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What Could Progressives and Conservatives Possibly Agree On? (Hint: Changing U.S. Ethanol Policy)

by Joel Velasco on Jun 15, 2010

These days in DC, it’s tough to get Progressives and Conservatives to agree on anything. Open up today’s Washington Times, however, and you’ll find that both ends of the ideological spectrum may have found common ground in calling for a change in U.S. ethanol policy.

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These days in DC, it’s tough to get Progressives and Conservatives to agree on anything. Open up today’s Washington Times, however, and you’ll find that both ends of the ideological spectrum may have found common ground in calling for a change in U.S. ethanol policy.

In an op-ed entitled “Ending the Ethanol Experiment: Government Protection of Producers Should Cease,” the Competitive Enterprise Institute’s Brian McGraw lays out a convincing case for changing U.S. ethanol policy by ending the tariff on imported ethanol, and also subsidies for domestic producers. Here are some of the highlights:

Taxes on imported ethanol force consumers to rely on inefficient and expensive ethanol produced from corn in the United States. These tariffs, in effect, declare war on consumers, raising the price at the pump as well as the price of all goods and services that require transportation to their final point of sale.

They also perpetuate our dependence on foreign oil by reducing investment in the global ethanol industry. If foreign ethanol is less profitable because the U.S. effectively shuts it out of our market, less money is poured into its development. The irony is delicious. While politicians pay lip service to diversifying our energy sources, trade policies such as import tariffs may have the opposite effect.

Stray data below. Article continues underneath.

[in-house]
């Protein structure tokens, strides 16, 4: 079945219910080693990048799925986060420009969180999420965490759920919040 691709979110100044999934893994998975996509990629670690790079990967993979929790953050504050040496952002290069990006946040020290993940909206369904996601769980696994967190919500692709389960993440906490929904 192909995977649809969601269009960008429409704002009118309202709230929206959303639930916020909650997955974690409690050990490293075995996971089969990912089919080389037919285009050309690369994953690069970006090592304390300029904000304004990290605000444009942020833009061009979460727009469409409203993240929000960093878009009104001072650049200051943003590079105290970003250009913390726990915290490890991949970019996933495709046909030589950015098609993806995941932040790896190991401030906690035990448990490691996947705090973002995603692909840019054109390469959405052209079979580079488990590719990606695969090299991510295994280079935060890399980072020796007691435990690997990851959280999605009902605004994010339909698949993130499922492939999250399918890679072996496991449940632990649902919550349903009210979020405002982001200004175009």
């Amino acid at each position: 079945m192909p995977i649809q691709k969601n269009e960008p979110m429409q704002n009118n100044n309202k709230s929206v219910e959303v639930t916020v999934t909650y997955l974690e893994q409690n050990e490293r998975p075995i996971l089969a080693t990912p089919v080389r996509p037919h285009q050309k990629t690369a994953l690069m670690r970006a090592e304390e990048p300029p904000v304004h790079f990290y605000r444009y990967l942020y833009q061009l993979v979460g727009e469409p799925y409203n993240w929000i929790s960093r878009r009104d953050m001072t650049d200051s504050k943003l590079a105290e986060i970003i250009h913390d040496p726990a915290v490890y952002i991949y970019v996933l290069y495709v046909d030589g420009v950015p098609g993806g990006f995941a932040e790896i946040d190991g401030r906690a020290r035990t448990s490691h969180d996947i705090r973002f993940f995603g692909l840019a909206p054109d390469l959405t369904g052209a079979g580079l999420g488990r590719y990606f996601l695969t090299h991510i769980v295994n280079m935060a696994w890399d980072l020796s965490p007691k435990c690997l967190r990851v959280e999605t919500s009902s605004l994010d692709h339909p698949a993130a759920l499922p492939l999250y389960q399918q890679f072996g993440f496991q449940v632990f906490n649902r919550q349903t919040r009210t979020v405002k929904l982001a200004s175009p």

Taxing foreign ethanol is bad, but subsidizing domestic production is as bad or worse. The current ethanol subsidy is a 45-cents-per-gallon federal tax credit, and payments since 2005 have exceeded $20 billion. This acts as a double benefit: Ethanol producers already are guaranteed income through legislation that requires gasoline to be blended with ethanol. These companies are provided guaranteed business and then a subsidy on top of it…

Rather than allowing the government to pick winners, it is best to let markets decide our future energy sources. Investors are skilled at identifying profitable opportunities in providing energy. They also are able to acknowledge when an idea has failed. The government is not. It is much harder to convince a group of savvy investors that your ideas are worth funding than it is to lobby politicians to earmark billions of dollars for your industry.

This follows an April article by the Center for American Progress where they called for phasing down the tariff on imported ethanol, and recommended that “All countries must take reciprocal action to remove trade restrictions on sustainable biofuels,” which Brazil has already done.

It’s encouraging to see that support for open competition in the renewable fuels market is growing to reach both sides of the aisle. Because when there’s open competition, consumers win.

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